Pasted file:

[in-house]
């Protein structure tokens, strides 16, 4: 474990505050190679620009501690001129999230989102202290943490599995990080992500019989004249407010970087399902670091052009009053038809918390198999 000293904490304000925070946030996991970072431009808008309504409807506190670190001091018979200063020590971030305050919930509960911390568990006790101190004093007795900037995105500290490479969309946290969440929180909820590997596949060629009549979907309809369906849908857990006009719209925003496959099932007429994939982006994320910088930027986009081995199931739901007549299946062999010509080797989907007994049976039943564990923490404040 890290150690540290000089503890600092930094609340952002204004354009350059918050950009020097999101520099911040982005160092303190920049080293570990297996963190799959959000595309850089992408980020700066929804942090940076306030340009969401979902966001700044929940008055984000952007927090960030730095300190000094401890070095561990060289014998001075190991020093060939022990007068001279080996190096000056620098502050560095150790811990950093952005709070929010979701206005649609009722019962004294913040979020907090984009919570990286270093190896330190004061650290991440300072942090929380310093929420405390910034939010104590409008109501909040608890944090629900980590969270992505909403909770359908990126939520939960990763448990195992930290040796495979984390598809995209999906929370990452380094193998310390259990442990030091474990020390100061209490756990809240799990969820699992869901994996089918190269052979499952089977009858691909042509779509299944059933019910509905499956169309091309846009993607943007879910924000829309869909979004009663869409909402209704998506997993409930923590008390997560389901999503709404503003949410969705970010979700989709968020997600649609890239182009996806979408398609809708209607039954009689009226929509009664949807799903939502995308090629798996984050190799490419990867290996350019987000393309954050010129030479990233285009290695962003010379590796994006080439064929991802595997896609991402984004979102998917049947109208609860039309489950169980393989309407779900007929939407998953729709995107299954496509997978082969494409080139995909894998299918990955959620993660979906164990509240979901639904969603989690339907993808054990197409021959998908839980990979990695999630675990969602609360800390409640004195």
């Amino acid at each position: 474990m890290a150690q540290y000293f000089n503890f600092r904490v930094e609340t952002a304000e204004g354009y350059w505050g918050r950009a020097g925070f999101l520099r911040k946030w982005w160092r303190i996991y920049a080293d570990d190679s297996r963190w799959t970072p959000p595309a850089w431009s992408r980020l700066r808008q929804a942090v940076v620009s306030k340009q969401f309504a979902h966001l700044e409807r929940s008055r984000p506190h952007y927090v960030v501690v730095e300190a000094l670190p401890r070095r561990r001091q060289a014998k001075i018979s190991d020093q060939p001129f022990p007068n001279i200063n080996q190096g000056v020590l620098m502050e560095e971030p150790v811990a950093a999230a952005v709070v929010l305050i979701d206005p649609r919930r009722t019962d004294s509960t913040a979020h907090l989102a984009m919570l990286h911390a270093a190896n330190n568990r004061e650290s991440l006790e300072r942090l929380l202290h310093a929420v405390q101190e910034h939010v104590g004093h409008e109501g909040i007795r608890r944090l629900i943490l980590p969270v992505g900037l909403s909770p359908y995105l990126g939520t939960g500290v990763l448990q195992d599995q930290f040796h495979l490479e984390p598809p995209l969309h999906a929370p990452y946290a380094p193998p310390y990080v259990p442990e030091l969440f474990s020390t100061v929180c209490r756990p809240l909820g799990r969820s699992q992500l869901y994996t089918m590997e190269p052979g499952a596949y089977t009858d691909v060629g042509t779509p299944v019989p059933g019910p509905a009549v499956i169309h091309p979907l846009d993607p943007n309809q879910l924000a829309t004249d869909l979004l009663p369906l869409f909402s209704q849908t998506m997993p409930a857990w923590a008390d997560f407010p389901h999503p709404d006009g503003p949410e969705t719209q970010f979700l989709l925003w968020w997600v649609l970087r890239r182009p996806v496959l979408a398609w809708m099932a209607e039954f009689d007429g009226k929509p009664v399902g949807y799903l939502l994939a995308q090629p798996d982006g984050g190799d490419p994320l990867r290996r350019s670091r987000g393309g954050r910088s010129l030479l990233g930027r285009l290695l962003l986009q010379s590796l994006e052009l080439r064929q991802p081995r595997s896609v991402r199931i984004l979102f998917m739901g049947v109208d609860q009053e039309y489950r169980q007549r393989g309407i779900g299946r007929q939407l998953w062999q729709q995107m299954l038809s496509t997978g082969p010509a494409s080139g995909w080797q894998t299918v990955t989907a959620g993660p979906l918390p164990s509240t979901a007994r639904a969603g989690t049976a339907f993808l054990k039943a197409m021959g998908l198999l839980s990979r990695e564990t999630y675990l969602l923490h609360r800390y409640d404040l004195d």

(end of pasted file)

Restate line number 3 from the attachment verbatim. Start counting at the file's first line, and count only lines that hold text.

């Amino acid at each position: 474990m890290a150690q540290y000293f000089n503890f600092r904490v930094e609340t952002a304000e204004g354009y350059w505050g918050r950009a020097g925070f999101l520099r911040k946030w982005w160092r303190i996991y920049a080293d570990d190679s297996r963190w799959t970072p959000p595309a850089w431009s992408r980020l700066r808008q929804a942090v940076v620009s306030k340009q969401f309504a979902h966001l700044e409807r929940s008055r984000p506190h952007y927090v960030v501690v730095e300190a000094l670190p401890r070095r561990r001091q060289a014998k001075i018979s190991d020093q060939p001129f022990p007068n001279i200063n080996q190096g000056v020590l620098m502050e560095e971030p150790v811990a950093a999230a952005v709070v929010l305050i979701d206005p649609r919930r009722t019962d004294s509960t913040a979020h907090l989102a984009m919570l990286h911390a270093a190896n330190n568990r004061e650290s991440l006790e300072r942090l929380l202290h310093a929420v405390q101190e910034h939010v104590g004093h409008e109501g909040i007795r608890r944090l629900i943490l980590p969270v992505g900037l909403s909770p359908y995105l990126g939520t939960g500290v990763l448990q195992d599995q930290f040796h495979l490479e984390p598809p995209l969309h999906a929370p990452y946290a380094p193998p310390y990080v259990p442990e030091l969440f474990s020390t100061v929180c209490r756990p809240l909820g799990r969820s699992q992500l869901y994996t089918m590997e190269p052979g499952a596949y089977t009858d691909v060629g042509t779509p299944v019989p059933g019910p509905a009549v499956i169309h091309p979907l846009d993607p943007n309809q879910l924000a829309t004249d869909l979004l009663p369906l869409f909402s209704q849908t998506m997993p409930a857990w923590a008390d997560f407010p389901h999503p709404d006009g503003p949410e969705t719209q970010f979700l989709l925003w968020w997600v649609l970087r890239r182009p996806v496959l979408a398609w809708m099932a209607e039954f009689d007429g009226k929509p009664v399902g949807y799903l939502l994939a995308q090629p798996d982006g984050g190799d490419p994320l990867r290996r350019s670091r987000g393309g954050r910088s010129l030479l990233g930027r285009l290695l962003l986009q010379s590796l994006e052009l080439r064929q991802p081995r595997s896609v991402r199931i984004l979102f998917m739901g049947v109208d609860q009053e039309y489950r169980q007549r393989g309407i779900g299946r007929q939407l998953w062999q729709q995107m299954l038809s496509t997978g082969p010509a494409s080139g995909w080797q894998t299918v990955t989907a959620g993660p979906l918390p164990s509240t979901a007994r639904a969603g989690t049976a339907f993808l054990k039943a197409m021959g998908l198999l839980s990979r990695e564990t999630y675990l969602l923490h609360r800390y409640d404040l004195d």